Friday, August 05, 2005

One step forward, two steps back

I'm both encouraged and discouraged after the announcement of NASA's new manned spaceflight strategy. I'm encouraged, because NASA appears committed to a next-generation version of the Shuttle-C heavy lifter I've discussed previously. It appears the new cargo lifter improves on the old Shuttle-C design by mounting the cargo atop the rocket, rather piggy-back style, thus eliminating many of the hazards that doomed the shuttles Columbia and Challenger. That's good. It also uses existing technology, giving us heavy-lift capabilities sooner rather than later, and keeps shuttle contractors in business, which keeps those congressional representatives and senators happy. Which is pragmatic.

So I'm happy with NASA's plans for the heavy lifter, even if production of the thing comes 20 years later than it should have come. The Crew Exploration Vehicle, on the other hand, inspires considerably less adulation.
The Crew Exploration Vehicle, which NASA hopes to field around 2011, is expected to cost another $5 billion to develop and would be designed both to service the space station and to carry astronauts to lunar orbit. A heavy-lift launcher capable of delivering 125 metric tons of cargo to low Earth orbit would be finished after the smaller crew launch vehicle, according to NASA's plan, and would also cost in the neighborhood of $5 billion to develop.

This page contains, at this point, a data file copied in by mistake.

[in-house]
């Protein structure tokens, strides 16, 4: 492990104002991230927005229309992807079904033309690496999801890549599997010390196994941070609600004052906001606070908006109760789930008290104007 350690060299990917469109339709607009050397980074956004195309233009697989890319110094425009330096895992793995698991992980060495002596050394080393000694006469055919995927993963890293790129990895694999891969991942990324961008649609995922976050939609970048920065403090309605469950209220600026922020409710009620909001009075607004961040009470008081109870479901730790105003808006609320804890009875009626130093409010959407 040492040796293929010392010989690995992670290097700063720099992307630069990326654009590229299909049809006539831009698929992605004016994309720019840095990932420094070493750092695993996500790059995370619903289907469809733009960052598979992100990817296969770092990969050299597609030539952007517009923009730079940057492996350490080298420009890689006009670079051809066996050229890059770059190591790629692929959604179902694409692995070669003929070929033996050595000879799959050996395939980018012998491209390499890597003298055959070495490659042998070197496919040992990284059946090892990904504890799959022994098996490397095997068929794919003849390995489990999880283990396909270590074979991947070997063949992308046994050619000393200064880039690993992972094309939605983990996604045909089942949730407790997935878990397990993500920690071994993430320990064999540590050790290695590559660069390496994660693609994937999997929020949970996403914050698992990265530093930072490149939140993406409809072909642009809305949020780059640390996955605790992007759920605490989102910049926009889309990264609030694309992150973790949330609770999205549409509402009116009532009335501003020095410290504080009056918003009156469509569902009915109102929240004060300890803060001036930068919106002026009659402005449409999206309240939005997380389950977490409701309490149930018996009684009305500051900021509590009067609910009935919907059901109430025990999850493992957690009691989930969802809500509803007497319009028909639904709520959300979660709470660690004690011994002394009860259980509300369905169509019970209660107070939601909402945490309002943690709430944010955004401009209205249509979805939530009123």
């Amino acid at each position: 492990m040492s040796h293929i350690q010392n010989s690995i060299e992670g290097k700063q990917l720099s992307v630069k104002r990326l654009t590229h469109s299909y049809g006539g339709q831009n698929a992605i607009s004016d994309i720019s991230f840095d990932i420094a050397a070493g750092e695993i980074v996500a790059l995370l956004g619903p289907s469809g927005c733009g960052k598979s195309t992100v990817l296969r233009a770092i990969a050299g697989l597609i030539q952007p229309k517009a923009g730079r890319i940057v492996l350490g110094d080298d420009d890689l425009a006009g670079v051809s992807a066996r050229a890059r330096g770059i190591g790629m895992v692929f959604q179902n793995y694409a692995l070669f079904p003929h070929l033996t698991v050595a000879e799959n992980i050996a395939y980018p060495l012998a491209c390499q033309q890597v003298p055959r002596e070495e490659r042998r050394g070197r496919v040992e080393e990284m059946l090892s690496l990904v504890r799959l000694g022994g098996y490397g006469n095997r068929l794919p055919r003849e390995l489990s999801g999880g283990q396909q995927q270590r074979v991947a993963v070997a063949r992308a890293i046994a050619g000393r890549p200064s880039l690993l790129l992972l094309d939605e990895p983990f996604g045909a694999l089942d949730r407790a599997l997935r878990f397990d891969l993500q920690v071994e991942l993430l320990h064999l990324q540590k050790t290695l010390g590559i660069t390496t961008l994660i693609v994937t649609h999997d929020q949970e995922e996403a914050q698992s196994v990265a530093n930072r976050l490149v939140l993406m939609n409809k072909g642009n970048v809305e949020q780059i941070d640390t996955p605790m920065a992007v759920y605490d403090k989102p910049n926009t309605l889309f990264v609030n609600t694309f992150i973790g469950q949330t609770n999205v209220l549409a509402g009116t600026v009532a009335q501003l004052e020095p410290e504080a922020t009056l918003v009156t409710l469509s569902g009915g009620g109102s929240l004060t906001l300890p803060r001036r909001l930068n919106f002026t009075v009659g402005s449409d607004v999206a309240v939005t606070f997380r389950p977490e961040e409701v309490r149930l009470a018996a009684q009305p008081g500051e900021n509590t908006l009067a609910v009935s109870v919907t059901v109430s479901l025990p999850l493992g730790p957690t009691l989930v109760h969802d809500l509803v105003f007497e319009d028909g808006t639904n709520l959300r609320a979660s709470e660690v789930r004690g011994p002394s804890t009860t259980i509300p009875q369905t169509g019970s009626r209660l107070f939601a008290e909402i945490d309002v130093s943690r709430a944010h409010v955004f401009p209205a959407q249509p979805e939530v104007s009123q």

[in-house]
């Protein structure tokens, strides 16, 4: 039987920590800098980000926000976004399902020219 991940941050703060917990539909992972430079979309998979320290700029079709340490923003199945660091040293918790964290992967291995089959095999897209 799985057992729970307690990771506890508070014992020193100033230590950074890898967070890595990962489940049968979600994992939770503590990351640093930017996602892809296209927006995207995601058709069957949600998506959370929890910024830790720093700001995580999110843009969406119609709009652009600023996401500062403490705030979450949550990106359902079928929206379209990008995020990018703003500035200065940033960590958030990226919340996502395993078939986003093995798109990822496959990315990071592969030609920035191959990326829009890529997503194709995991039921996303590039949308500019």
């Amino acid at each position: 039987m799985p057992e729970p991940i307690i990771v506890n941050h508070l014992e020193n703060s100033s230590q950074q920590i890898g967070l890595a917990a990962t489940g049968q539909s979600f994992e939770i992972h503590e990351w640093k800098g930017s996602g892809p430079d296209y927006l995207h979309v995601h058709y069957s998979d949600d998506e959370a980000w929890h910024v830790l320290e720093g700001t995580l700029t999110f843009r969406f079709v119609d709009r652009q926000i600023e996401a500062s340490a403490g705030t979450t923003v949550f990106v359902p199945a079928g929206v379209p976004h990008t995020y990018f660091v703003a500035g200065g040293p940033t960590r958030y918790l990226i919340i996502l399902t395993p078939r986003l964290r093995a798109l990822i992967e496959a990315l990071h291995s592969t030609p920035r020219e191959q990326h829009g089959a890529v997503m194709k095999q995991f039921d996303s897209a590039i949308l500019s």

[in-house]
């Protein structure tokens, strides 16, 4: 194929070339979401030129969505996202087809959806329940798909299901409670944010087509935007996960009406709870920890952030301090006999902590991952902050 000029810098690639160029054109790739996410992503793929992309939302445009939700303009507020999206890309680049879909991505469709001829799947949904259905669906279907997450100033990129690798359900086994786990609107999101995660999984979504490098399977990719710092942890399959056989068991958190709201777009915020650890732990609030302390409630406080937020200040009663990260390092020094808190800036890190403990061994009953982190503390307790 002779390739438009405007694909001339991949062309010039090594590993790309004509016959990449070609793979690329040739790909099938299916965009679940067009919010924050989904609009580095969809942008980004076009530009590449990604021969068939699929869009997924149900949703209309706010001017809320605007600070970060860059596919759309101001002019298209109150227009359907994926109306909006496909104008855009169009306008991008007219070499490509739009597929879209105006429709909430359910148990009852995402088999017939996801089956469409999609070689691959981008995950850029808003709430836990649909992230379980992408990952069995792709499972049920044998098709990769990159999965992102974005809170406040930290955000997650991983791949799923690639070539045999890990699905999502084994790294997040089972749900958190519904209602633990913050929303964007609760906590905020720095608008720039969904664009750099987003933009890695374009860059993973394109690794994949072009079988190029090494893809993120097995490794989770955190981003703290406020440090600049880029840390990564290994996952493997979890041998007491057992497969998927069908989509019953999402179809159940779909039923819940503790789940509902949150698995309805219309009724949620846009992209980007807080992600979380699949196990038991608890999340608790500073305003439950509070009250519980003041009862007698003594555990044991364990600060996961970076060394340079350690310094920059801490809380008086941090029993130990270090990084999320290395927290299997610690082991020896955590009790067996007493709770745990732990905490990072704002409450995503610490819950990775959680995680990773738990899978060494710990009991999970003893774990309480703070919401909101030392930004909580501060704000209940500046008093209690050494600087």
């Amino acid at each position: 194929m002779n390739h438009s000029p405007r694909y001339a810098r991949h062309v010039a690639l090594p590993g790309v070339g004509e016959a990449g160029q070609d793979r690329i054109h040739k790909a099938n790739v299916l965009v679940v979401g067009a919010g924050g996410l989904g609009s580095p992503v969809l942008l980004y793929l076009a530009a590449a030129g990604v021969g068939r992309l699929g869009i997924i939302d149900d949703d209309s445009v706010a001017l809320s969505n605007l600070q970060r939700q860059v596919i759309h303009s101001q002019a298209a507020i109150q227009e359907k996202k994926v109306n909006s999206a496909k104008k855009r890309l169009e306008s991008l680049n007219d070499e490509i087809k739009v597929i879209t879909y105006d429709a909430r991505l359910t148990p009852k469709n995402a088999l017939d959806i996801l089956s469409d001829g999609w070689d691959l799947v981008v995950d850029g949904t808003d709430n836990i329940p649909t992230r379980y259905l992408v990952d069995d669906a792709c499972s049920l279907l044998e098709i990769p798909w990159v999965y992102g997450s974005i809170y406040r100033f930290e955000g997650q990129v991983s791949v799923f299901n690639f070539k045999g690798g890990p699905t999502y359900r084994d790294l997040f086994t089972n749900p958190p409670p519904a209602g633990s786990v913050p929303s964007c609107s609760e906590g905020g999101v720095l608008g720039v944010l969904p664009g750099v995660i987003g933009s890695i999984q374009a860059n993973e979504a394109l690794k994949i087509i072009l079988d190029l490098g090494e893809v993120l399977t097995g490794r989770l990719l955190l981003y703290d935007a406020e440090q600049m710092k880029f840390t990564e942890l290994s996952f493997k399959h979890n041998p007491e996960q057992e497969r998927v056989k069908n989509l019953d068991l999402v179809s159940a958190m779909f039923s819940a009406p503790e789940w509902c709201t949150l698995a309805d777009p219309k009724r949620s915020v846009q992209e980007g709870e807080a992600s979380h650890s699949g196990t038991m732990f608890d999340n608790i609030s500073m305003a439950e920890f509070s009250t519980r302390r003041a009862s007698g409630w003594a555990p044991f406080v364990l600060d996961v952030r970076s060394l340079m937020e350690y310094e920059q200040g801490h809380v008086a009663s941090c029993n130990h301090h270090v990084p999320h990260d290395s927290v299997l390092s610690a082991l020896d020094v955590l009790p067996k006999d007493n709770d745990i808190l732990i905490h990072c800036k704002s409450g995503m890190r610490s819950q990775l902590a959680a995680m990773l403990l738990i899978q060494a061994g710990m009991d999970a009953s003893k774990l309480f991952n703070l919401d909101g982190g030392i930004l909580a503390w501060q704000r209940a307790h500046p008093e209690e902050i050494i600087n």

The Crew Exploration Vehicle, according to NASA's plan, will be a capsule capable of accommodating three people and a limited amount of cargo for space station missions, a crew of four for a lunar mission and up to six people to dock with an awaiting Mars-bound vehicle.

What we have here is an Apollo retread, plain and simple. Granted, the Apollo capsules were robust and focused on one goal--crew transport. This is good. But you'd think that in the 30 years that have passed since the last Apollo flew, we could come up with something a little better than Buzz Aldrin's "Pigeon" concept. Rather than ride the cutting edge of aerospace technology, NASA is instead backpedaling--they're even using the same basic engine, the J-2--that powered the moon missions. The spacecraft are disposable. Essentially, the U.S. has turned its back on everything learned from the admittedly-flawed shuttle program, and instead falling back on what the previous generation of NASA engineers accomplished. It's particularly disappointing in light of the fact that development of the true next generation CEV had already been well under way (and no, I don't mean the VentureStar boondoggle).

The X-38 project was under development by Scaled Composites (remember those guys?) using a lifting-body design for a crew return vehicle to be used with the International Space Station. The design could carry as many as seven astronauts. Not a bad trick.